Trumponomics is winning in Washington and global supply chains feel the pain
Sun Xi and Faisal Ahmed say that the course the US-China trade dispute takes will be unpredictable, but we can count on the impact on global production networks to be negative. Some are already scrambling to adjust
“Trumponomics” is no longer just rhetoric. US President Donald Trump has already threatened to impose a tariff on all Chinese imports, worth almost US$500 billion – the magic number that would make it a full-blown trade war. But its spillover effect has already begun to hurt the global value chains that define the contemporary geo-economic architecture.
Today, more than 60 per cent of world trade happens in intermediate goods, with China being a major trader interlinking the supply chains of large multinationals and other firms. China has enjoyed a 10 per cent growth rate over the past three decades, and this was possible largely due to the increasing participation of its small and medium-sized enterprises in global value chains. In fact, most export-led economies are dependent on imports – of raw materials, parts, components and so on.
The escalating trade dispute will have repercussions on the multilateral trading system. It can affect export-led economies in several ways. Not only will tariffs make their products costlier in an importing country, but there will also be costs associated with supply chain disruptions, spillover effect on partner countries and sectors, plus impact on investment inflows.
Besides China and the US, some of the key export-led economies in East and Southeast Asia that have started feeling the heat include Hong Kong, Taiwan, South Korea, Japan and Singapore – all of which are participants in the electronic goods global value chains for components and semi-conductors.
The spillover effect is gradually becoming so intense that manufacturers are now shifting their production lines outside China. This phenomenon was ongoing even before the dispute, but the number is now going up.
Some Hong Kong manufacturers have started relocating out of the mainland. One cost-effective destination now hosting such industries is Malaysia – a country that aspires to become a high-income economy by 2020.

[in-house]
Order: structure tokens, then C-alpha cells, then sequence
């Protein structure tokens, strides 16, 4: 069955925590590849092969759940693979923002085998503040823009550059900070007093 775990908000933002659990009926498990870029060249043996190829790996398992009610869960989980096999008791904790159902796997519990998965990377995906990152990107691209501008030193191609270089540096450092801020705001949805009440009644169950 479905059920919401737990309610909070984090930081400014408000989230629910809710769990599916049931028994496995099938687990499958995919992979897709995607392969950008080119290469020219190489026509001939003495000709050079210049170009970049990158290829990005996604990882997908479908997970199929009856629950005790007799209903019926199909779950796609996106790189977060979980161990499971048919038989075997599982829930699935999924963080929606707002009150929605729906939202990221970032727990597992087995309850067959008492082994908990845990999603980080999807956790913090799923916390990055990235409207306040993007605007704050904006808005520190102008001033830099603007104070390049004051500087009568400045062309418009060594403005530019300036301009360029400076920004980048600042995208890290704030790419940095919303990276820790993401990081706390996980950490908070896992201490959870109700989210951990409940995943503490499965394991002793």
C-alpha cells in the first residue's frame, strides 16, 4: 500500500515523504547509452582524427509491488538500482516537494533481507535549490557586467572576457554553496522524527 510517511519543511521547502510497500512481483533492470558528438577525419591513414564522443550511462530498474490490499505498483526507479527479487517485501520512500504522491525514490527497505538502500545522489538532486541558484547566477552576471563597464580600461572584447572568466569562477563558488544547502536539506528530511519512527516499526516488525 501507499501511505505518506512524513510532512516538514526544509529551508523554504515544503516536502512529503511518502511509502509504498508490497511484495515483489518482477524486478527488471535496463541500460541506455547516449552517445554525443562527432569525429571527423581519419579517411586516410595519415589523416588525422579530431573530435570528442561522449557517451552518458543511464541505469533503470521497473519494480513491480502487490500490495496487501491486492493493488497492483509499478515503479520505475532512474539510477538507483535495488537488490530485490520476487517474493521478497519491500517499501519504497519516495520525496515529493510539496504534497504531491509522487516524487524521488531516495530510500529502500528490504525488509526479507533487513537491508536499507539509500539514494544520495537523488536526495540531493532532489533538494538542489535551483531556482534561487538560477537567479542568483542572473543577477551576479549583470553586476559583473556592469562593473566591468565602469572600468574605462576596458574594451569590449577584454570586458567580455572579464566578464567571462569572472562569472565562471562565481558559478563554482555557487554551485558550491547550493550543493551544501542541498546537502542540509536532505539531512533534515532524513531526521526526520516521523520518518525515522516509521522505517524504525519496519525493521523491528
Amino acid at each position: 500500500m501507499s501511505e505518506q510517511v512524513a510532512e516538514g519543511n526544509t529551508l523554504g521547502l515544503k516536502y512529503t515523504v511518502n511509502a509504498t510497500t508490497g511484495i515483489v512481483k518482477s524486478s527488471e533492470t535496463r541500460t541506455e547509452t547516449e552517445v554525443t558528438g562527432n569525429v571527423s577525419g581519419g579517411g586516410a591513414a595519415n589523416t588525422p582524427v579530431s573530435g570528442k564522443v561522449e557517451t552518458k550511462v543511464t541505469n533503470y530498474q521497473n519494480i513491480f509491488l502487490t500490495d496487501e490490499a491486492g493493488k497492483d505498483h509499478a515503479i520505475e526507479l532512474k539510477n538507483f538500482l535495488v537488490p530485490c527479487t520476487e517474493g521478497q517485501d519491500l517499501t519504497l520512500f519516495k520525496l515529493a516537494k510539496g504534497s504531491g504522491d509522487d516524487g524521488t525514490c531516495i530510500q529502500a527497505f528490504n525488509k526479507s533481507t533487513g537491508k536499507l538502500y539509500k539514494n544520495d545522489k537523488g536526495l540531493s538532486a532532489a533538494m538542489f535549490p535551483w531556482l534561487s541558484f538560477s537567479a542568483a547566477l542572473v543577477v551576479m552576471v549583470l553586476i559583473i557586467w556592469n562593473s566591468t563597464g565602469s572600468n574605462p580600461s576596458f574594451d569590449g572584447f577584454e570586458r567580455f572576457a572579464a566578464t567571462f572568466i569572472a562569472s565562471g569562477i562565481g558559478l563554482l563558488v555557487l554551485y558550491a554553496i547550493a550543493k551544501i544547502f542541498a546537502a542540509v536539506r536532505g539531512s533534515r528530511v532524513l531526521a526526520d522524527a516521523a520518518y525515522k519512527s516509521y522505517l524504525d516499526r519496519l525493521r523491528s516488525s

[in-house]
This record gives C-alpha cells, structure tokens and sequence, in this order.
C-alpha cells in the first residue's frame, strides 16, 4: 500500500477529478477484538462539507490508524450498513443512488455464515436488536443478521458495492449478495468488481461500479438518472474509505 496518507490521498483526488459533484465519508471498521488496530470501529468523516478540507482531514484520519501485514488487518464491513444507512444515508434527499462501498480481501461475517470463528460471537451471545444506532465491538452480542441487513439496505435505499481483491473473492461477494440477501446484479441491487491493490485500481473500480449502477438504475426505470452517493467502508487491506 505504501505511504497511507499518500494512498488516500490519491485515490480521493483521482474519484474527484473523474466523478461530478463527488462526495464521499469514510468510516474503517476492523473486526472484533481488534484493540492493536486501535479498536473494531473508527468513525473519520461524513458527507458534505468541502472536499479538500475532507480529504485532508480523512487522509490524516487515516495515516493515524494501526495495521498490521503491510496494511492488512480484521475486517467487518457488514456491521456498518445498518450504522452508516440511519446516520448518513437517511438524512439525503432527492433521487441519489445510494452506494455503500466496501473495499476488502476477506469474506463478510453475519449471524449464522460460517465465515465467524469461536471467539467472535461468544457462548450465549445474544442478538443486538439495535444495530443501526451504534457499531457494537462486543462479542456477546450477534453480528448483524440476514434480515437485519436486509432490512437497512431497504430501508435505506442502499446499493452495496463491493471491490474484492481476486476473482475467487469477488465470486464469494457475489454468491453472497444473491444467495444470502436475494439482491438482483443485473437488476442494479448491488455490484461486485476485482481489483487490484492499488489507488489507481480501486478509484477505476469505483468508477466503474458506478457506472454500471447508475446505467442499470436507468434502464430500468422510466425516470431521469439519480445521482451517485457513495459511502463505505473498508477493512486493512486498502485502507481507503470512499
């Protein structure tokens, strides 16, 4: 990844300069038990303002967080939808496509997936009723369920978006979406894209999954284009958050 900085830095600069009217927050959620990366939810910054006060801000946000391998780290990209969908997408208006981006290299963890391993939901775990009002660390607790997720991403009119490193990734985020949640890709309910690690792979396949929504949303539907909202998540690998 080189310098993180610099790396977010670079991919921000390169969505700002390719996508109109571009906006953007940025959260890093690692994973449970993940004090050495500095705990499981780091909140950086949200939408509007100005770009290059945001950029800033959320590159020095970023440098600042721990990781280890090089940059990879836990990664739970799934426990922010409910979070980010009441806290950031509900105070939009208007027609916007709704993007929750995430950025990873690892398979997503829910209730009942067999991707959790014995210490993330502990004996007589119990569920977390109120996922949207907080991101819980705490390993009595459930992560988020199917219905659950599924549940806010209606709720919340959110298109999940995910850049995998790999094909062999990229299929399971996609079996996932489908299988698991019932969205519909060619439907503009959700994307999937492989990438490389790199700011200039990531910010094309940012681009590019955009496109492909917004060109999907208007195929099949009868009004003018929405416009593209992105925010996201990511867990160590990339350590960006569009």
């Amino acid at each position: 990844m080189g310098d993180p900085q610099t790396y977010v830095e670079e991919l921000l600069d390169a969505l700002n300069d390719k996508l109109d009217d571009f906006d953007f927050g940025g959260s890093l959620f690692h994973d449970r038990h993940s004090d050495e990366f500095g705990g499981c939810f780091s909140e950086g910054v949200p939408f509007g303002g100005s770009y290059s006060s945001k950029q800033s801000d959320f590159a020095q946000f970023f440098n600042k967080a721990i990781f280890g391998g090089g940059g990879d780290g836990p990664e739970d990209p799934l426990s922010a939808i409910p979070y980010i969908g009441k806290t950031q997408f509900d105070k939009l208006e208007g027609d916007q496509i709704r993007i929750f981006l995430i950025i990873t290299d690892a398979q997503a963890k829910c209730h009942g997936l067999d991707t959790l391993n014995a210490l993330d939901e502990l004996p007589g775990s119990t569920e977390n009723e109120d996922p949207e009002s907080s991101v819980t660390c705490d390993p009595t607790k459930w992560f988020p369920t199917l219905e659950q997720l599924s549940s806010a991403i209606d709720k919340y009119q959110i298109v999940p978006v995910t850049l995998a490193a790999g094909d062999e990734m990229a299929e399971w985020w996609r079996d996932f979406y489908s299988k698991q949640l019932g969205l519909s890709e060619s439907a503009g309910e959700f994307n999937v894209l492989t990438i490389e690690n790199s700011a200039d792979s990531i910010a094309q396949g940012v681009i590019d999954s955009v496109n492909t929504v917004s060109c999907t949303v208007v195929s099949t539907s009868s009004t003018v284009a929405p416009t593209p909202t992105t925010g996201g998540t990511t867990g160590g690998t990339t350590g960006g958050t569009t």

Also, Taiwan is watching the situation very closely and fears possible difficulty in inventory management for its manufacturing sector. With its industrial production unexpectedly declining and currency weakening, Taiwan is also revising its gross domestic product growth forecast for 2018 from 2.6 per cent to 2.4 per cent.
Even South Korea’s exports of cars and electronic goods have fallen recently and the country’s growth rate is now forecast to be lower than the earlier estimate of 3 per cent. The growing unemployment in recent months can also be attributed to the rising intensity of the trade war.
SMEs in South Korea have established links with both America and China. Trump’s policies will likely delay such internationalisation and the value chain-upgrading process for these SMEs. Even the robust electrical machinery and equipment value chains are also likely to be affected. For instance, more than half of South Korea’s global export of electrical machinery and parts thereof goes to China.
Other economies like Japan, Australia, Malaysia, Indonesia, Thailand and the Philippines are unlikely to be spared as they are either engaged in manufacturing automotive parts and components or are engaged in value-added activities pertinent to the basic metals and rare earths for this sector.
— Donald J. Trump (@realDonaldTrump) July 25, 2018
On the other side, to counter China, the US has agreed to work with the European Union towards the “zero tariffs, zero non-tariff barriers, and zero subsidies” deal. This is aimed at securing US economic interests.
In this context, the role of mega trade blocs like the Regional Comprehensive Economic Partnership, which involve 16 countries, cannot be underestimated. In the recently concluded round of negotiations for the agreement, consultations on two key issues, trade facilitation and government procurement, were completed.
With such a free-trade agreement in place, the trade war may even take a back seat. This is because most of the production lines being relocated now, owing to the fear of trade war, are going to those countries which will again come under the ambit of the agreement – thereby minimising trade costs for the participating economies.
For now, however, the trade war’s impact on global production networks and global supply chains will be devastating. Singapore’s Prime Minister Lee Hsien Loong has expressed the global anxiety in a very simple manner, saying “Nobody wants a trade war”. No matter whether Trumponomics survives the trade war, export-led economies and global consumers are already getting ready to suffer.
Sun Xi is a China-born independent commentator based in Singapore. Dr Faisal Ahmed is an associate professor and chair of international business area at the FORE School of Management, New Delhi, India